Saturday, February 07, 2015

What the pop papers say: Toffs

The New Statesman which, erm, went off the newstands yesterday (No Rock & Roll Fun - last with the news) splashed the Blunt/Bryant 'posh people in the arts' story all over the cover, with contributions from Stuart Maconie and Robert Webb, and - more interestingly - some actual people who make music giving their perspectives.

Johnny Marr actually tried to shift the debate from background to the actual music world; record companies no longer sign up young bands with a view to long-term investment, and:

The worst part of this is the 'pay to play' culture [which] means bands have to hand over cash for 50 or more tickets or pay for whatever tickets they haven't sold, leaving many of them lose heart.
This is what's happening to young musicians all over the UK, and it doesn't matter what school you went to or what your parent's background is.
Marr is furiously committed to this idea - that background isn't important; it seems partly driven by a desperation to prove that his success wasn't aided by coming from a working-class background when that was supposed to open doors at record company offices.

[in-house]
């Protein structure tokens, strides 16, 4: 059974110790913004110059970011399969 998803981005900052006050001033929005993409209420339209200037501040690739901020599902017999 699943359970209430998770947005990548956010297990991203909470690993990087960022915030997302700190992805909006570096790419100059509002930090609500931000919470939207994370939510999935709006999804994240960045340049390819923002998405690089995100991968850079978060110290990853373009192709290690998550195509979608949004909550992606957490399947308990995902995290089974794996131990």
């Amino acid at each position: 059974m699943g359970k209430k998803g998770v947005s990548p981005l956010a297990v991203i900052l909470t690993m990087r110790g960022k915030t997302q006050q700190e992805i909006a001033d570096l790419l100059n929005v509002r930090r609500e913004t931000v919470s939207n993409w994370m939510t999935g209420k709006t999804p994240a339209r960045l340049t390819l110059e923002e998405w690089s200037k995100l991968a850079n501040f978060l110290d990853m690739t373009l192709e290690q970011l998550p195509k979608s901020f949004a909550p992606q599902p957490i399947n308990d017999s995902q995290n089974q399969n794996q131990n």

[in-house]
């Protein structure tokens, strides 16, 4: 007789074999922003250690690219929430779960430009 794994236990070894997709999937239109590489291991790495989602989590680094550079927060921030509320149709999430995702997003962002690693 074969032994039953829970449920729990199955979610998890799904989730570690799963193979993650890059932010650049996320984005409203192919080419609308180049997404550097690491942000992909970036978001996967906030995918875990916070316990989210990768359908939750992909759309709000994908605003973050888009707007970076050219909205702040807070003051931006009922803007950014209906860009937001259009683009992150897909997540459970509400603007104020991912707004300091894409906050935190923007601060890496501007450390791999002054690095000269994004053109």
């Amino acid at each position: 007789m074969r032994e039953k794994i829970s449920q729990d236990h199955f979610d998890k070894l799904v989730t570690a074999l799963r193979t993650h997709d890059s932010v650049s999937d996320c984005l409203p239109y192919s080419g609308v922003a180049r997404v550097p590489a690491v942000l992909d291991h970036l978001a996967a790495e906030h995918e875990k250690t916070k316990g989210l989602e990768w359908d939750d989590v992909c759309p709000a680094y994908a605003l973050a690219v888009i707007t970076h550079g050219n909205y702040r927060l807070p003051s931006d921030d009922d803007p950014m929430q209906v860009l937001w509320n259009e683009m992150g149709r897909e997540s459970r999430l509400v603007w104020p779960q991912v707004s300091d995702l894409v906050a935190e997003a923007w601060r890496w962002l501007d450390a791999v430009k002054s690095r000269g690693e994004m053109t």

But it misses the point by a Morrissey and a half - if the only way you can get gigs when you're 18, 19, 20 is by effectively bribing the venue to let you play; if your time 'paying your dues' also involves paying out hard cash, of course the family you come from is significant.

It's not just that coming from a cosier background means a parent might feel willing to dip into the Spanish villa fund to make up shortfalls on ticket sales but also the amount of time families can invest in, say, driving young musicians to rehearsal or a gig. Come to that, if you're growing up in a house which has a large garage to rehearse in, you might have a brick-built advantage over a kid with same amount of raw talent living in a two bed maisonette with neighbours who pound the walls the third time you try to work out a new song.

In sport, there's a suggestion that nurturing the success of a talented youngster can consumer about 12% of family resources; there's no reason why auditions and guitar strings are any less onerous demands than competition and racquet restringing.

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